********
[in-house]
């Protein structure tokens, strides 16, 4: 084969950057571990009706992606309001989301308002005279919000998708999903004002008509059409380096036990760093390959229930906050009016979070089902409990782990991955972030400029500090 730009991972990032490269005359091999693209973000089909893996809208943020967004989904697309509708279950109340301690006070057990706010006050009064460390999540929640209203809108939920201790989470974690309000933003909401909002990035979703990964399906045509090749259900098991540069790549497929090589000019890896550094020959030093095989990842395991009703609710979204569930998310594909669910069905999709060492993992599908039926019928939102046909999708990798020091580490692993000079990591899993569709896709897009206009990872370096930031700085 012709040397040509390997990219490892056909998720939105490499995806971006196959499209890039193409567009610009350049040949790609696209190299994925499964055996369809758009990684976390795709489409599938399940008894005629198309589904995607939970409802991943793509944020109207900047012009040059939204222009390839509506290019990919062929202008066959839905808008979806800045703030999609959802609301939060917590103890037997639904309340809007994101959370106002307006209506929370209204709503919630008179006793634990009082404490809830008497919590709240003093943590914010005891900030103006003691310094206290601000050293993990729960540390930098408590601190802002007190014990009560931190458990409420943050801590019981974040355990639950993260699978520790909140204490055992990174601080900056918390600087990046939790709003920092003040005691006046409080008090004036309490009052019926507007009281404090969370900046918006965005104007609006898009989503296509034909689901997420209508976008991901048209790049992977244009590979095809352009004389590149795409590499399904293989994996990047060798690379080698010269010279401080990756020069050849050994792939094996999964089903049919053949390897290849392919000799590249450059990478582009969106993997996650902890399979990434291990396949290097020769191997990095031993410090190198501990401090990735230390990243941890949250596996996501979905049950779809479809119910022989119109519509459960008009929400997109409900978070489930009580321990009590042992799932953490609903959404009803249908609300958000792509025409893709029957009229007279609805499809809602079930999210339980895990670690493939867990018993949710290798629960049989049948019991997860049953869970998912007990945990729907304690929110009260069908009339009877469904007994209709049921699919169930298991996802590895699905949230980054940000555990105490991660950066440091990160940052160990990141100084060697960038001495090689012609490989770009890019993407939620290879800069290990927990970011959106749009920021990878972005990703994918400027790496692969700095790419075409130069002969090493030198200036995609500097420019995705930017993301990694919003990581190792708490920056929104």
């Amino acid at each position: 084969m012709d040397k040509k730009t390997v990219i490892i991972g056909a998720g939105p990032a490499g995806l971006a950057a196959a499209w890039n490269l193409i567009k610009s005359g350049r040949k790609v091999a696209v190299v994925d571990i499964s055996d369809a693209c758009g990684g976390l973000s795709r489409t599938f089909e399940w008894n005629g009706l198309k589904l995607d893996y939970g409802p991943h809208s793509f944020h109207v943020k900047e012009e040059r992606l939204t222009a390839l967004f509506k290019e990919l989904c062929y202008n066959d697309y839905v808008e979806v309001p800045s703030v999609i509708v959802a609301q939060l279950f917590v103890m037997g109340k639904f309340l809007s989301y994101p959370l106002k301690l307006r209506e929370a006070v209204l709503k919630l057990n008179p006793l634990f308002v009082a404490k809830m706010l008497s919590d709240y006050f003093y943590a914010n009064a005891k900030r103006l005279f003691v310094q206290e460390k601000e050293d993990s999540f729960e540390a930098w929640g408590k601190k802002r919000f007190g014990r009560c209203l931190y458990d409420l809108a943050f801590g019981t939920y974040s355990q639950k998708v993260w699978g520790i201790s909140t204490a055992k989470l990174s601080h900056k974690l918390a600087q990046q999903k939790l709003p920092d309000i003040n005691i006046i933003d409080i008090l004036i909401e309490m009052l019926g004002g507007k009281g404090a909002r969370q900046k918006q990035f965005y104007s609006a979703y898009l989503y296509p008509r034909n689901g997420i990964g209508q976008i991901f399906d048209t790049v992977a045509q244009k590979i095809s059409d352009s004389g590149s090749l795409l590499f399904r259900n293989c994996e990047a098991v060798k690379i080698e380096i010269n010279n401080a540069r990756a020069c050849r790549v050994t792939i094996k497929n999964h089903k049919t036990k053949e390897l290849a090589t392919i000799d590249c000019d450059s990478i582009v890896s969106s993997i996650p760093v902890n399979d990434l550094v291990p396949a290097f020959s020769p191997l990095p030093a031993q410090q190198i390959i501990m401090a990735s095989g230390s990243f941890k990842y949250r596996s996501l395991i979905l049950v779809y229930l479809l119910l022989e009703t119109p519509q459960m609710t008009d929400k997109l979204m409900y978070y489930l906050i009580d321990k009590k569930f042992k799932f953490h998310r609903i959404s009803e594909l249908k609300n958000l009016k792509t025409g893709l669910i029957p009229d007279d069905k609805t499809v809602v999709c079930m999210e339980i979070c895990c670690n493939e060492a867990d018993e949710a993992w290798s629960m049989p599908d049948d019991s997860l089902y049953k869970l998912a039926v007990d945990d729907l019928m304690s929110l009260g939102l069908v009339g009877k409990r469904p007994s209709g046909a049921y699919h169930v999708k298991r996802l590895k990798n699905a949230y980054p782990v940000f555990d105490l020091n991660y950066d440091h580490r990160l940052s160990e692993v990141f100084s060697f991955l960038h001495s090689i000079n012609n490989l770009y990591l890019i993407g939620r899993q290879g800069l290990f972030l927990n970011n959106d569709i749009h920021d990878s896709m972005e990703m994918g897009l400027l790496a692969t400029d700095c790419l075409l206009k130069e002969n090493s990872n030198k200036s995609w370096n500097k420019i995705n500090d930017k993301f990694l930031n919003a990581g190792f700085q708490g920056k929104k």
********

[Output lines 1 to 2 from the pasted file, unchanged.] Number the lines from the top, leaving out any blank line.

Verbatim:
[in-house]
């Protein structure tokens, strides 16, 4: 084969950057571990009706992606309001989301308002005279919000998708999903004002008509059409380096036990760093390959229930906050009016979070089902409990782990991955972030400029500090 730009991972990032490269005359091999693209973000089909893996809208943020967004989904697309509708279950109340301690006070057990706010006050009064460390999540929640209203809108939920201790989470974690309000933003909401909002990035979703990964399906045509090749259900098991540069790549497929090589000019890896550094020959030093095989990842395991009703609710979204569930998310594909669910069905999709060492993992599908039926019928939102046909999708990798020091580490692993000079990591899993569709896709897009206009990872370096930031700085 012709040397040509390997990219490892056909998720939105490499995806971006196959499209890039193409567009610009350049040949790609696209190299994925499964055996369809758009990684976390795709489409599938399940008894005629198309589904995607939970409802991943793509944020109207900047012009040059939204222009390839509506290019990919062929202008066959839905808008979806800045703030999609959802609301939060917590103890037997639904309340809007994101959370106002307006209506929370209204709503919630008179006793634990009082404490809830008497919590709240003093943590914010005891900030103006003691310094206290601000050293993990729960540390930098408590601190802002007190014990009560931190458990409420943050801590019981974040355990639950993260699978520790909140204490055992990174601080900056918390600087990046939790709003920092003040005691006046409080008090004036309490009052019926507007009281404090969370900046918006965005104007609006898009989503296509034909689901997420209508976008991901048209790049992977244009590979095809352009004389590149795409590499399904293989994996990047060798690379080698010269010279401080990756020069050849050994792939094996999964089903049919053949390897290849392919000799590249450059990478582009969106993997996650902890399979990434291990396949290097020769191997990095031993410090190198501990401090990735230390990243941890949250596996996501979905049950779809479809119910022989119109519509459960008009929400997109409900978070489930009580321990009590042992799932953490609903959404009803249908609300958000792509025409893709029957009229007279609805499809809602079930999210339980895990670690493939867990018993949710290798629960049989049948019991997860049953869970998912007990945990729907304690929110009260069908009339009877469904007994209709049921699919169930298991996802590895699905949230980054940000555990105490991660950066440091990160940052160990990141100084060697960038001495090689012609490989770009890019993407939620290879800069290990927990970011959106749009920021990878972005990703994918400027790496692969700095790419075409130069002969090493030198200036995609500097420019995705930017993301990694919003990581190792708490920056929104």